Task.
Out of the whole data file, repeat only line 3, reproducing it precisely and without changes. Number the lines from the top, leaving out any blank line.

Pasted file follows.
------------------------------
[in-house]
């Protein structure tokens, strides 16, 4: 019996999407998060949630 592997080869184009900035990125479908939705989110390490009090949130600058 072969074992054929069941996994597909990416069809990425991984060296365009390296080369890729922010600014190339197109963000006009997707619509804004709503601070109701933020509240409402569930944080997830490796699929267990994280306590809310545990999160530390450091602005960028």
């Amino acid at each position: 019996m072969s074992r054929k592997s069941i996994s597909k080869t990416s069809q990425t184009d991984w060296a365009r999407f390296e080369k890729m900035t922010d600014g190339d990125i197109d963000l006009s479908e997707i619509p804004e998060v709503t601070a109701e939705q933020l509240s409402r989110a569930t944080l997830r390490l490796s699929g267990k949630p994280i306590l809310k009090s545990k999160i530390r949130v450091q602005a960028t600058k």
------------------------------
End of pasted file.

């Amino acid at each position: 019996m072969s074992r054929k592997s069941i996994s597909k080869t990416s069809q990425t184009d991984w060296a365009r999407f390296e080369k890729m900035t922010d600014g190339d990125i197109d963000l006009s479908e997707i619509p804004e998060v709503t601070a109701e939705q933020l509240s409402r989110a569930t944080l997830r390490l490796s699929g267990k949630p994280i306590l809310k009090s545990k999160i530390r949130v450091q602005a960028t600058k």